Llanwrtyd Tourist Information
Neuadd Arms Hotel
Telephone: 01591 610666
Up and coming events
Croeso i Gymru! – Welcome to Wales!
A small country with a big personality, It is only 274 km (170 miles) from north to south and 97 km (60 miles) east to west with a population of around 3 million. Shaped by the last Ice Age, some 10,000 years ago, the landscape is mountainous, particularly in north and mid Wales.
The dragon and the flag
Y Ddraig Goch - In 1959, after successful lobbying by the Gorsedd of Bards and others, Queen Elizabeth II made the red dragon on a green and white background the official flag for Wales.
Flag of St David
St David (Dewi Sant) is the patron saint of Wales. His flag is a gold cross on a black background. It is most likely to be flown on 1 March, St David's Day.
Banner of Owain Glyndwr
The lion on red and gold was carried into battle during Owain Glyndwr's rebellion against the English. It has enjoyed a resurgence in popularity in recent years and is often seen at major sporting events, and has become a potent symbol of protest.
A variant of the design is still used as the Prince of Wales'
The Leek and the Daffodil
According to legend, Saint David ordered his Welsh soldiers to identify themselves by wearing leeks on their helmets in an ancient battle against the Saxons that took place in a leek field. This may be a myth, but the vegetable certainly has enjoyed a lengthy association with the country. Shakespeare, in Henry V tells Fluellen he is wearing a leek, "for I am Welsh, you know, good countryman". Possibly the reason why the daffodil is used as an emblem is that the words for daffodil and for leek are the same in Welsh (Cenhinen = Leek, Cenhinen Pedr = Daffodil). This confusion means that both have been adopted as national emblems.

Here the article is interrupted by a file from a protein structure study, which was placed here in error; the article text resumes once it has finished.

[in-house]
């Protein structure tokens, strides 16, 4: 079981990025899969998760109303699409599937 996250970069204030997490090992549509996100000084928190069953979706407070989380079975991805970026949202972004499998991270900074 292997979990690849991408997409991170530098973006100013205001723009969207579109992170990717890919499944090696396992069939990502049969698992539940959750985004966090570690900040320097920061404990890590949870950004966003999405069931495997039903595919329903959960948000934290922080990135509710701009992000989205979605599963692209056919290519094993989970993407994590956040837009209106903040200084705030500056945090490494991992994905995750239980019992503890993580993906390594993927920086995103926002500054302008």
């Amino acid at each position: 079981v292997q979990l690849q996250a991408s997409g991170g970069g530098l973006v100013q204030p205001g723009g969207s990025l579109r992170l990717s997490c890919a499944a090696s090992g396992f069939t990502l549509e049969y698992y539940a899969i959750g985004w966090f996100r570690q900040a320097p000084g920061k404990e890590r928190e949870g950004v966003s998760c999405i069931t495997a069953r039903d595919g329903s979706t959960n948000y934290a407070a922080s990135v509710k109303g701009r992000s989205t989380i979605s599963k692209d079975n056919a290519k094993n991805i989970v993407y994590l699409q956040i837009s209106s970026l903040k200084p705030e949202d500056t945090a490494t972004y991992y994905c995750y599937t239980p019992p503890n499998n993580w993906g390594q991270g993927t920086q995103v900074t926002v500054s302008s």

The National Eisteddfod
The National Eisteddfod is the largest cultural festival in Europe and the oldest celebration of Welsh culture. Eisteddfod literally means a sitting (eistedd = to sit), the reason for this is thought to be a reference to the hand-carved chair traditionally awarded to the best poet in the ceremony 'The Crowning of the Bard'. The National Eisteddfod of Wales dates back to 1176. Lord Rhys invited poets and musicians from all over Wales to a grand gathering at his castle in Cardigan. A chair at the Lord's table was awarded to the best poet and musician, a tradition that continues today in the modern Eisteddfod. Each year the Eisteddfod is hosted in a different Welsh town or city.
The Welsh Language
Cymraeg (Welsh) is the oldest language in Britain. Its roots go back at least 2,500 and possibly 4,000 years. You will see lots of place names beginning ‘LLAN’ which is Welsh for ‘church’ Welsh is spoken by around 20% of the population. Although the north west has the highest ratio of Welsh to English speakers, a greater number of Welsh speakers live in the more populous south. There are several dialects of Welsh, most audibly north and south. The road signs are bilingual, giving both the Welsh and English versions of the text and place names. Cymraeg continues to flourish within Wales thanks to Welsh-medium education, a lively media industry and the enthusiasm of people living in Wales. The rights of the language have also been helped by bilingual and language policies made law by the Government.
Wales Cymru [“CUMree”]
Welsh [the people] Cymry [“CUMree”]
Welsh [the language] Cymraeg [“cumRYGE”]
England Lloegr [“HLOYgr”]
English [the people] Saeson [“SYSSE-on”]
English [the language] Saesneg [“SYSSE-neg”]
Good morning Bore da [“BORreh da”]
Good afternoon Prynhawn da [“pnaown da”]
Good evening Noswaith dda [“NOSSwythe dha”]
Goodnight Nos da [“nos da”]
Thank you Diolch [“dee olc”]
Hello Helo [“heLO”]
Hi!, How are you? Shw mae? [“shoo mye”] (South Welsh)
Welcome Croeso [“CROY-so”]
Goodbye Hwyl [“hooil”]
Bye Hwyl [“hooil”]
Cheers Iechyd da [“yacky da”]
Merry Christmas Nadolig Llawen [“naDOLLig HLAwen”
Happy New Year Blwyddwyn Newydd Dda [“BLOOdhin NEHwidh dha”]
Happy Birthday Penblwydd Hapus [“PENblwidh HAPiss”]
Good luck Pob lwc [“pawb look”]
Best wishes Pob dymuniad da [“pawb duhMINyad da”]
Congratulations Llongyfarchiadau [“hlong-guhvarkhYADeye”]
I love you Dw i’n dy garu di [“doo een duh GARee dee”]
Land of My Fathers (Hen Wlad fy Nhadau [“hen wlad vuhn HAD-eye”]